Q. I was recently diagnosed with tennis elbow, and I don’t even play tennis! What can I do?

A. First off, don’t be surprised—tennis often has nothing to do with tennis elbow. Any repetitive movement or strain on the forearm—from playing tennis to painting your house to typing—can trigger the condition, but poor circulation or inflammation are most likely the underlying causes.

Tennis elbow is a form of tendonitis that affects the fleshy region at the top of the forearm, the home of numerous muscles and tendons that control the hands and fingers. Both the large intestine and the “triple heater channels” of acupuncture, which regulate bowel function and metabolism, also run through this area. These channels are easily affected by the imbalance that Chinese medicine calls depressive liver heat, which causes inflammation and swelling of the surrounding tissues.

Acupuncture treats tendonitis very effectively, and I suggest you give it a try. In my own practice, I see people twice a week for three weeks, and then once weekly for another three weeks. This usually solves the problem (at least by 80 percent); any remaining pain can be treated less intensively over another month or so. I often give patients Chinese herbal topicals such as Plaster for Bruise—which you can find in Asian markets and health-food stores—to apply just before bedtime. These contain anti-inflammatory herbs such as mint and cinnamon. In the meantime, try these self-care remedies:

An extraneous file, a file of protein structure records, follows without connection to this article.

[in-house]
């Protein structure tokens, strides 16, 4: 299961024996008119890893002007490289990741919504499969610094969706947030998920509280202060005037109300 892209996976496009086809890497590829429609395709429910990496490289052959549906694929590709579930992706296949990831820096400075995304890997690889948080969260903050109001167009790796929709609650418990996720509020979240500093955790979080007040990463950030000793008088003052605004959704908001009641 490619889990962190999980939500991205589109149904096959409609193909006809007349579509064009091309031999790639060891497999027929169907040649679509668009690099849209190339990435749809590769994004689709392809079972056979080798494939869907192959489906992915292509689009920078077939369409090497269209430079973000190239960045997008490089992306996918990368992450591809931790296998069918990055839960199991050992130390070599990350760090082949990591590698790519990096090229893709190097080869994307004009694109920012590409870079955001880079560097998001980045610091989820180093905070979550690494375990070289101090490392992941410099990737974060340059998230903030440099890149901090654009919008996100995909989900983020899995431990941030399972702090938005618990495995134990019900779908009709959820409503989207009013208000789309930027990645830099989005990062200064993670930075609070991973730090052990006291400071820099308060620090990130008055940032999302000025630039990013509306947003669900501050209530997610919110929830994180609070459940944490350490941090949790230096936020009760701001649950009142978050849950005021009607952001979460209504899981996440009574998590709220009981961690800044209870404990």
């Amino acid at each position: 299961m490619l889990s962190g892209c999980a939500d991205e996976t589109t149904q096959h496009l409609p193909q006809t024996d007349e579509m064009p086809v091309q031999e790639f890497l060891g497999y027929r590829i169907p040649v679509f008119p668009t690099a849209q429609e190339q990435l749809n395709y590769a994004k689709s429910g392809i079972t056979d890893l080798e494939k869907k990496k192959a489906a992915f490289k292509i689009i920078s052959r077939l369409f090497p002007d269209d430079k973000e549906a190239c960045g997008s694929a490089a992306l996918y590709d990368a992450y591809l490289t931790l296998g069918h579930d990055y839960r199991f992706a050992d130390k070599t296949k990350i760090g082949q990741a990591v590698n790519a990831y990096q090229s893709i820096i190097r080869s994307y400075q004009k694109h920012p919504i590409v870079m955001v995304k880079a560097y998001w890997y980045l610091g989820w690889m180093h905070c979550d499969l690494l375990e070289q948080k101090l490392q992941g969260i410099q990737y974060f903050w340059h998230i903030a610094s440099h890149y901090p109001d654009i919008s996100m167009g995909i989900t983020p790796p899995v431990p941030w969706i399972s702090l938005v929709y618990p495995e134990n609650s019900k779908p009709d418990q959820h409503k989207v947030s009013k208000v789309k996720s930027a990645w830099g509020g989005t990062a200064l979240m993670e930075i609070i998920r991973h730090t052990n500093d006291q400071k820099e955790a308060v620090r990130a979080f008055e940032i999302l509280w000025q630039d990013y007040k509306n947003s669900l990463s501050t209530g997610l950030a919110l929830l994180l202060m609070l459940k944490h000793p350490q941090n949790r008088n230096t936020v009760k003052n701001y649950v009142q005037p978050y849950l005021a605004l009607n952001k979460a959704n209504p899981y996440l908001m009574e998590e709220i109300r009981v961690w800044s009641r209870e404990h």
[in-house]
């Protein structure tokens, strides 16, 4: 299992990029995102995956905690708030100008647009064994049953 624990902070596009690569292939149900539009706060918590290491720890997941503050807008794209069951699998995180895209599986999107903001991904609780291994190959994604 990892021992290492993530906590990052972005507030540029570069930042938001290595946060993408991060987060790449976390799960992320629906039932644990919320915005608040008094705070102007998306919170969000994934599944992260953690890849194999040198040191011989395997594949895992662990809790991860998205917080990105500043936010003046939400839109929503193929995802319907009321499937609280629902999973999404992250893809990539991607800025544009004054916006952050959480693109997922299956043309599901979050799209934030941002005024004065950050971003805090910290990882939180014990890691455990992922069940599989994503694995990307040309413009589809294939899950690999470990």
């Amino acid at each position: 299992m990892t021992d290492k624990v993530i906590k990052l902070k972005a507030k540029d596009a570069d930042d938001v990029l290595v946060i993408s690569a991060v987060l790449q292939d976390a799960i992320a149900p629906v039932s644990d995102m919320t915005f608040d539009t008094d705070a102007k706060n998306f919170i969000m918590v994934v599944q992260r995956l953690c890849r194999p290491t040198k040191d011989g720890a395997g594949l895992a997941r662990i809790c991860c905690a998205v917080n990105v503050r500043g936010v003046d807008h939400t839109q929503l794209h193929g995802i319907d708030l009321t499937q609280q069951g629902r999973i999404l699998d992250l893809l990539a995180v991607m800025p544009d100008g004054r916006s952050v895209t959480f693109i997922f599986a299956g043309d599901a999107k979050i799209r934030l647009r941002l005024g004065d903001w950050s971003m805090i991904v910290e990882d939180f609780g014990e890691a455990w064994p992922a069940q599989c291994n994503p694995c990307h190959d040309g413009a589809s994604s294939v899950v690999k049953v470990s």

Take an anti-inflammatory supplement like ginger, turmeric, or myrrh—or even better, add the first two to your food.

Pick up a combination antioxidant remedy containing quercetin and bromelain to reduce swelling and pain, improve blood circulation, and neutralize metabolism waste products.

Add nutrient-rich berries and dark-green and orange vegetables to your diet—these foods help heal damaged tissue.

Steer clear of coffee, sugar, and alcohol, all of which can aggravate the liver and make things worse.

Rest your arm muscles. If you keep using your forearm, the condition might drag on for months.

Use a support wrap during the day but avoid tight bands that could immobilize the tendons.

Avoid feeling cold, which can impede blood flow to the tissues.

Begin strengthening and stretching exercises once the pain has eased. I recommend using a gyroscope, which you can find at any sporting goods store. This low-impact device lengthens every muscle in the forearm when used for just five minutes, twice a day. For two more simple exercises, see “Quick Exercises for Tendonitis” below.

Finally, nothing damages the liver more than stress. Ten minutes of some form of meditation each day can reduce stress’ negative effects.

Robert Keller, CA, practices acupuncture and Chinese medicine in Cherry Hill, New Jersey.

Quick Exercises for Tendonitis
The more often you find time to fit these stretches into your workday, says Corte Madera, California, chiropractor Pali Cooper, the bette...

Author: Robert Keller